The mood among the masses finds reflection in that of Clara Zetkin in the current Women’s edition of the Leipziger Volkszeitung. Zetkin unconditionally welcomes “the Russian revolution’s work for peace.” Zetkin, 60, is a member of the revolutionary Marxist Spartacus League, which is part of the Independent Social Democrats (USPD). A friend of Rosa Luxemburg for many years and of Lenin since 1907, she has been at the head of the principled socialist opposition to the war in Germany since 1914. She now looks to Russia with her comrades in power:

Together with the Peasants’ Soviet and with the support of land and naval soldiers, the Petrograd Soviet of Workers and Soldiers have overthrown the provisional coalition government, arrested most ministers … and placed full government power in the hands of the Congress of Workers and Soldiers’ Soviets. The Petrograd Soviet of Workers and Soldiers consists in its overwhelming majority of radical socialists of the Bolshevik Party or maximalists who never compromised with the bourgeois left parties, but represented the view from the outset that the existence and work of the revolution can only be ensured through the dictatorship of the proletariat and the assumption of full government power by the soviets of workers and soldiers.

The success of the revolution was made possible by the Bolsheviks’ firm application of revolutionary principles, resulting in the party securing “a following among large masses of the population, particularly from the urban and industrial proletariat, as well as from the peasantry and land and naval army.” The representatives of the former government were incapable, she continues, “to continue the work of the revolution … because on the key question they were representatives of the ruling class, whose interests they respectfully left untouched…”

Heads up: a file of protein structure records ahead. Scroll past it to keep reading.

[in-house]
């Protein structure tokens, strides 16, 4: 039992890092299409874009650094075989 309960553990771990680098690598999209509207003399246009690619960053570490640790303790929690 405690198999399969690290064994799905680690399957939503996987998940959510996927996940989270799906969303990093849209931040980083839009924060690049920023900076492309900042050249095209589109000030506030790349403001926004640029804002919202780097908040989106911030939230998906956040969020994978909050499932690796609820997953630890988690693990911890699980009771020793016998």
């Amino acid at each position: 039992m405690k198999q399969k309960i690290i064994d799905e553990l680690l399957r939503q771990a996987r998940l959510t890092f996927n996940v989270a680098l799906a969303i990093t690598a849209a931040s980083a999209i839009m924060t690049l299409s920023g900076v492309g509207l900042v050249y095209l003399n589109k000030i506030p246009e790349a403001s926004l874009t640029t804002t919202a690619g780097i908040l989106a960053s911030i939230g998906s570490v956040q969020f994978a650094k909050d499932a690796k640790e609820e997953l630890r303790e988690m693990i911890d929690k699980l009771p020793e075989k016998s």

Among the right-wing Social Democrats in the Majority SPD (MSPD), the mood is one of terror. The social patriots fear that the proletarian revolution in Russia could spread to Germany and spiral out of control. To confuse the masses, they pretend in the daily Vorwärts to embrace their bitter enemies, praising the Bolsheviks’ peace offering to the skies. While their newspapers have chiefly thus far published celebratory reports written by the Supreme Army Command from the front, positive reports about the events in Russia suddenly appear. The leading Social Democrats are thereby attempting to cover the tracks of their policies: the repeated votes for war credits that have enabled the German imperialists to wage war since 1914.

On November 19, a detailed report appears in the newspaper Vorwärts about a meeting in Elberfeld (now Wuppertal) where SPD leader Friedrich Ebert praised the Russian government’s peace offer in front of a packed room of 2,000 people, and calls on the German government to immediately accept it. He deceitfully claims that the “readiness for peace of the central powers” has contributed significantly to the Bolshevik offer, pointing to the July Reichstag peace resolution—which in fact only attempted to return to the imperialist status quo ante as it prevailed in 1914.